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Workers at Premier Inn owner protest at AGM against plans to cut 1,500 jobs

<span>Workers at Whitbread, which owns Premier Inn, protested at the annual shareholder meeting on Tuesday against its plans to cut 1,500 jobs. </span><span>Photograph: Supplied</span>
Workers at Whitbread, which owns Premier Inn, protested at the annual shareholder meeting on Tuesday against its plans to cut 1,500 jobs. Photograph: Supplied

Workers demonstrated at Premier Inn owner Whitbread’s annual shareholder meeting on Tuesday over plans to cut 1,500 jobs amid rising profits.

The employees of restaurants including Brewers Fayre, Table Table and Beefeater protested outside the company’s investor meeting in Dunstable, Bedfordshire on Tuesday and union activists asked about the job cuts and pay inside the meeting.

The Unite union has written to Whitbread saying it was considering launching employment tribunal claims for unfair dismissal over the cuts.

The union, which is not formally recognised by Whitbread but says it represents hundreds of the people who may lose their jobs, claims that a statutory 45-day consultation with those affected, which kicked off in late April, has not been conducted in a “genuine or meaningful way”.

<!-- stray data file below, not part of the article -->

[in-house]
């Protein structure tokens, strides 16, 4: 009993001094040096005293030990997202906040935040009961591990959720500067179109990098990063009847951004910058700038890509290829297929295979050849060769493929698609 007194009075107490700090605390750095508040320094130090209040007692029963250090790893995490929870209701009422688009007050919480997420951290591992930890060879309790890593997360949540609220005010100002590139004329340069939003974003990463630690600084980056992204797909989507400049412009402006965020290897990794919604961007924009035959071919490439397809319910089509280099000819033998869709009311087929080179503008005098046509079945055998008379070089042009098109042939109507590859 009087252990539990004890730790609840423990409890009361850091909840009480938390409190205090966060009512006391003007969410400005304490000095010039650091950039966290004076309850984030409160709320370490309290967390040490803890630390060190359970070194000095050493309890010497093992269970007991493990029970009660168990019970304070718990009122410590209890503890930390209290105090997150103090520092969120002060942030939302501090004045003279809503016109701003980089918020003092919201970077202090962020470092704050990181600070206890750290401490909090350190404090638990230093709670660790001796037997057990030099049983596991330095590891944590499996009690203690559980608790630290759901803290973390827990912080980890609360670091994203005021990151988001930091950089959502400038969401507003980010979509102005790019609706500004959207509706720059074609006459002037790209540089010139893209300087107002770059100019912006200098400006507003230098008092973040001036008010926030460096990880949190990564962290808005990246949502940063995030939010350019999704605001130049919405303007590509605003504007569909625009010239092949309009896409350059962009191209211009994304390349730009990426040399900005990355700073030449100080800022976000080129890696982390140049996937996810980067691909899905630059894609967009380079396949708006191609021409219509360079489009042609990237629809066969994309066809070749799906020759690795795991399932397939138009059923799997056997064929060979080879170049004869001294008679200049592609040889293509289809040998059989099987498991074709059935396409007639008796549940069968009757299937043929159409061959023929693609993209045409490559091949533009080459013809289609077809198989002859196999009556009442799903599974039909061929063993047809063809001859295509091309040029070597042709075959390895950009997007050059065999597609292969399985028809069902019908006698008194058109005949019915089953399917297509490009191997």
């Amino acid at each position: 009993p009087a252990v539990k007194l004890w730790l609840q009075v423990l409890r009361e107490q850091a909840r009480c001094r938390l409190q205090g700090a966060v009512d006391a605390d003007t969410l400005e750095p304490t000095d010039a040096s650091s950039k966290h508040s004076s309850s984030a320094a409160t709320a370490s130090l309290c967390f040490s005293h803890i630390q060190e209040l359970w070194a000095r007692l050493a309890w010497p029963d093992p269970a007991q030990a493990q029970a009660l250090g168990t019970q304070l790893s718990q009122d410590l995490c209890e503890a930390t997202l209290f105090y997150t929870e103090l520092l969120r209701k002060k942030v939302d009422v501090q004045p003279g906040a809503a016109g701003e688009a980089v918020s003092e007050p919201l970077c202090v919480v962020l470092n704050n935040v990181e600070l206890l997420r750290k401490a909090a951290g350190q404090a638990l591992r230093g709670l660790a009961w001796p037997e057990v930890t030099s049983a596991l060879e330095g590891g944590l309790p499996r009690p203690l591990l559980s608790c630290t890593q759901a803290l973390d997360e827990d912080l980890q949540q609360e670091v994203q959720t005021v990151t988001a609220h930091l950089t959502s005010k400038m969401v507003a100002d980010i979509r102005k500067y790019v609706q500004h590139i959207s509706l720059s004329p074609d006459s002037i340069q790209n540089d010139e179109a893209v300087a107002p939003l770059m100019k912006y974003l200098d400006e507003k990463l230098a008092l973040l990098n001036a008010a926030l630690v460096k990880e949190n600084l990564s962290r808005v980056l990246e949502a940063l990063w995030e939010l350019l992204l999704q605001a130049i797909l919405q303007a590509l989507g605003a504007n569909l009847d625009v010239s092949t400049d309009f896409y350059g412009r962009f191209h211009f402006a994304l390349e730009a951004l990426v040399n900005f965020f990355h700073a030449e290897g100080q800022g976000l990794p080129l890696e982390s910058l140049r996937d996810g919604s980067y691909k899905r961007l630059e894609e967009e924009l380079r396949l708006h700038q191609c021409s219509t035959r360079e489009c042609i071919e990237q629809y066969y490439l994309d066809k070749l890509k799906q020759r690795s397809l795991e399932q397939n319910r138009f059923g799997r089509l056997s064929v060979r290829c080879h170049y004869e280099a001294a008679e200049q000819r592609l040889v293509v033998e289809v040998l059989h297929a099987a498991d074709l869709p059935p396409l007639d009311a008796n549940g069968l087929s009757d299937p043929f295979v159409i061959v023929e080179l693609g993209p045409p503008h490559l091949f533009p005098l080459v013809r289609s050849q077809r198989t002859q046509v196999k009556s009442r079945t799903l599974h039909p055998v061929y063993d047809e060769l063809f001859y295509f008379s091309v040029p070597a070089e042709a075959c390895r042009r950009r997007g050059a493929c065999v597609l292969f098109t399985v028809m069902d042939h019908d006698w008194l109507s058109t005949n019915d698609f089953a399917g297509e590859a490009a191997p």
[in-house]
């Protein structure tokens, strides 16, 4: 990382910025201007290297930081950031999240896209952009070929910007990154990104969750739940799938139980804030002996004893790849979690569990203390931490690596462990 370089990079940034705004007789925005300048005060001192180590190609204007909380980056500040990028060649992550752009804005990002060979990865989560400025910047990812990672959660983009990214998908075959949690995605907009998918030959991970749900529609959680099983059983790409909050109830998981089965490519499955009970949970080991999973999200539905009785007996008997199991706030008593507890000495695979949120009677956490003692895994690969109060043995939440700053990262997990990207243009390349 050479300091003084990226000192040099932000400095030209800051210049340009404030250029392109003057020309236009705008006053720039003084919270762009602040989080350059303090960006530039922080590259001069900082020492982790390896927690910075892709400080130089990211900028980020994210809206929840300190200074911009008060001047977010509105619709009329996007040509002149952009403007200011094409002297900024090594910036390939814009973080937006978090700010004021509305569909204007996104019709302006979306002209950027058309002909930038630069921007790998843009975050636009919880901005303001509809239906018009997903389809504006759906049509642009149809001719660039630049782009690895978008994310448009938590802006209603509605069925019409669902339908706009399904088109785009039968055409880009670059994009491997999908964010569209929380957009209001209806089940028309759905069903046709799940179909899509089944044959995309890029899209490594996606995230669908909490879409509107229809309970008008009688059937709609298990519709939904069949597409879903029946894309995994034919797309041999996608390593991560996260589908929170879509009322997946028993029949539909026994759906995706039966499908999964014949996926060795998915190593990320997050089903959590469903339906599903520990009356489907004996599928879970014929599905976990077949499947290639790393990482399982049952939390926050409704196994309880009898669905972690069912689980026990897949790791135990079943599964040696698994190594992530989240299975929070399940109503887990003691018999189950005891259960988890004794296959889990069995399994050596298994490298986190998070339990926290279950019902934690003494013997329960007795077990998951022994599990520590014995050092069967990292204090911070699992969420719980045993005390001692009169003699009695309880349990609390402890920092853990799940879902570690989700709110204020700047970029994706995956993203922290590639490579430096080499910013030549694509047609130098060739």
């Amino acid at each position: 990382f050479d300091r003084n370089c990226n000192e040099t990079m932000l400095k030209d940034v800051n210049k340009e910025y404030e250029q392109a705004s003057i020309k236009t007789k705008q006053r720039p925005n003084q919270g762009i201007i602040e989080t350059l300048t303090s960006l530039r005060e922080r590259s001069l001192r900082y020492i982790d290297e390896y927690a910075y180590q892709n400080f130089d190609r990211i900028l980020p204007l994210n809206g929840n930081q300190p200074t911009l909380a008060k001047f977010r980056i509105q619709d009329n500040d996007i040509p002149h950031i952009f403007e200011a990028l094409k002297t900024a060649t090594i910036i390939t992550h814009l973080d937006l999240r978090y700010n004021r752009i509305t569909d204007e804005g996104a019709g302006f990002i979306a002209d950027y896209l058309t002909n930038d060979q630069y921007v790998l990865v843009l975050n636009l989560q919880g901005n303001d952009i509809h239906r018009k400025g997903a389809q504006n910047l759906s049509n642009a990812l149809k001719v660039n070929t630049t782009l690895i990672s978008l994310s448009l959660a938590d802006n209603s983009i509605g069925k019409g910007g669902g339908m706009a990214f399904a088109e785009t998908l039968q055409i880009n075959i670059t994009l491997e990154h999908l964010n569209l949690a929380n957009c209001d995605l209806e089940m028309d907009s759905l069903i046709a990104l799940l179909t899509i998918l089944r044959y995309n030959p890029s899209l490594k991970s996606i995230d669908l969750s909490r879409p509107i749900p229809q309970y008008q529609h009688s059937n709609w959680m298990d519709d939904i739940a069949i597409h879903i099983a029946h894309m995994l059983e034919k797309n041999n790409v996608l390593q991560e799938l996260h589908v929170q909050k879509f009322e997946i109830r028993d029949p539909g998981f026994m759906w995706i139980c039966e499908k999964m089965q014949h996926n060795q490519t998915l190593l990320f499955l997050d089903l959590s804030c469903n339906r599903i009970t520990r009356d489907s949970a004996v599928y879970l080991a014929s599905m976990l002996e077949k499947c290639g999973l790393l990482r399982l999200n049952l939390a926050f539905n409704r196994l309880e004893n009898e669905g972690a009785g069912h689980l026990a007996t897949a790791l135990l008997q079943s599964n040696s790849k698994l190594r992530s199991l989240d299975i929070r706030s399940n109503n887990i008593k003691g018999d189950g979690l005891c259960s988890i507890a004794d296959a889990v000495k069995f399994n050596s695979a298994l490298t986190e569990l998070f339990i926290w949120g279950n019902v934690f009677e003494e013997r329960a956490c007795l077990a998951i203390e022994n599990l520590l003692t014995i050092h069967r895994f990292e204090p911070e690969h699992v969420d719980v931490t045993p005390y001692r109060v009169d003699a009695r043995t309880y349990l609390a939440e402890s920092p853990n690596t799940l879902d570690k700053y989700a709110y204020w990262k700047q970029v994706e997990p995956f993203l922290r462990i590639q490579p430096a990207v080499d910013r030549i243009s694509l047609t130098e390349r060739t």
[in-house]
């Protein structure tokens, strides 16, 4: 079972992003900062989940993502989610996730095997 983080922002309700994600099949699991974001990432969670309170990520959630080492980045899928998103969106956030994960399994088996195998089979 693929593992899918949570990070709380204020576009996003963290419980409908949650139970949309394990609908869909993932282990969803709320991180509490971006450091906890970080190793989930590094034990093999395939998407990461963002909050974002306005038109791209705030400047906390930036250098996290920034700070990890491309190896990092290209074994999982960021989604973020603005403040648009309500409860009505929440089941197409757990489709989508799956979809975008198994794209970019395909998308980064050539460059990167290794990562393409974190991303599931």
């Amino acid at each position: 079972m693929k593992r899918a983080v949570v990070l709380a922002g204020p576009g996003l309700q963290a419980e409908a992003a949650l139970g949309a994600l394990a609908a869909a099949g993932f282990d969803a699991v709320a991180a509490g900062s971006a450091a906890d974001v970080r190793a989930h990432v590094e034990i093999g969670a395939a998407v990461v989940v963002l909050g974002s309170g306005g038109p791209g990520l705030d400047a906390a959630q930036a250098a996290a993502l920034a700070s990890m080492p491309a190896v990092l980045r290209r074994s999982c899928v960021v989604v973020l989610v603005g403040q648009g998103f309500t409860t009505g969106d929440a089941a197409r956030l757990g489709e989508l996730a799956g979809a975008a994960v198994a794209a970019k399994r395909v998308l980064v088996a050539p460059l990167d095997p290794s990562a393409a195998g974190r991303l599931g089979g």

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It says there is no evidence that Whitbread has considered alternatives to redundancy despite the company reporting a 36% rise in underlying profit to £561m.

One Whitbread worker, who asked to remain anonymous, said: “We are still only being drip-fed information with little to no time to process or evaluate options.”

Several workers who live in accommodation linked to their job have been told they will be served with eviction notices in July and August, when the bulk of redundancies are expected to be implemented.

Whitbread announced the cuts in April, while simultaneously reporting a 36% rise in profits to £561m and raising its final dividend for each share by 26% to 62.9p.

Sharon Graham, the general secretary of Unite, said: “Rarely is a company so shameless as to celebrate leaping profits and dividends by announcing mass job cuts.

“But generating runaway profits while trampling workers is business as usual for Whitbread. This is a firm that refuses to pay the real living wage and does not even provide company sick pay for its underpaid and overworked staff.”

On Tuesday, Whitbread said sales rose 1% to £739m in the three months to 30 May, driven by improved trading in the UK and Germany.

Accommodation revenues were up 15% but the company said food and beverage sales fell 1% as strong uptake of breakfasts from hotel guests was offset by softer trading in its branded restaurants – many of which it is aiming to close.

Dominic Paul, the chief executive of Whitbread, said the company’s plan to “optimise food and beverage at a number of sites” and add 3,500 hotel rooms in the UK “is on track and will increase our momentum to deliver long-term profitable growth”.

Whitbread has said the restaurants it was closing were loss-making and its profit rise came from its hotels business. It has said it did not accept the union’s allegations, and had “a comprehensive and transparent collective consultation process” in place.